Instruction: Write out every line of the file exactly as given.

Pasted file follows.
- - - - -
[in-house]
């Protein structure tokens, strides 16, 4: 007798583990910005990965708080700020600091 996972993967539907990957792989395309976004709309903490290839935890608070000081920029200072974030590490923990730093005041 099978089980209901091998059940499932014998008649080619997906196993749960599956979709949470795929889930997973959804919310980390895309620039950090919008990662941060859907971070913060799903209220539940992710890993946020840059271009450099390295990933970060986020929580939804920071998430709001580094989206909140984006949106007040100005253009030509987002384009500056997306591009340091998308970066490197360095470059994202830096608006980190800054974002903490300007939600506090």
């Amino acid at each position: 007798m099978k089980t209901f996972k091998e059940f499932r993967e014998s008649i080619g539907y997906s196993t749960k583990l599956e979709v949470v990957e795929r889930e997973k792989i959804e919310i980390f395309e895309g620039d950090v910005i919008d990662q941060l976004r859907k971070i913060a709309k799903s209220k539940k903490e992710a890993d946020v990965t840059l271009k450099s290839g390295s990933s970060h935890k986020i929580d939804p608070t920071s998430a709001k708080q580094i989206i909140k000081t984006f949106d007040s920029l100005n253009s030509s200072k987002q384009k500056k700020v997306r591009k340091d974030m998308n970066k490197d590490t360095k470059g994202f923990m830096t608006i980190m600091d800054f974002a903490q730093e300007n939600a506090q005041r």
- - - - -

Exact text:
[in-house]
């Protein structure tokens, strides 16, 4: 007798583990910005990965708080700020600091 996972993967539907990957792989395309976004709309903490290839935890608070000081920029200072974030590490923990730093005041 099978089980209901091998059940499932014998008649080619997906196993749960599956979709949470795929889930997973959804919310980390895309620039950090919008990662941060859907971070913060799903209220539940992710890993946020840059271009450099390295990933970060986020929580939804920071998430709001580094989206909140984006949106007040100005253009030509987002384009500056997306591009340091998308970066490197360095470059994202830096608006980190800054974002903490300007939600506090």
């Amino acid at each position: 007798m099978k089980t209901f996972k091998e059940f499932r993967e014998s008649i080619g539907y997906s196993t749960k583990l599956e979709v949470v990957e795929r889930e997973k792989i959804e919310i980390f395309e895309g620039d950090v910005i919008d990662q941060l976004r859907k971070i913060a709309k799903s209220k539940k903490e992710a890993d946020v990965t840059l271009k450099s290839g390295s990933s970060h935890k986020i929580d939804p608070t920071s998430a709001k708080q580094i989206i909140k000081t984006f949106d007040s920029l100005n253009s030509s200072k987002q384009k500056k700020v997306r591009k340091d974030m998308n970066k490197d590490t360095k470059g994202f923990m830096t608006i980190m600091d800054f974002a903490q730093e300007n939600a506090q005041r």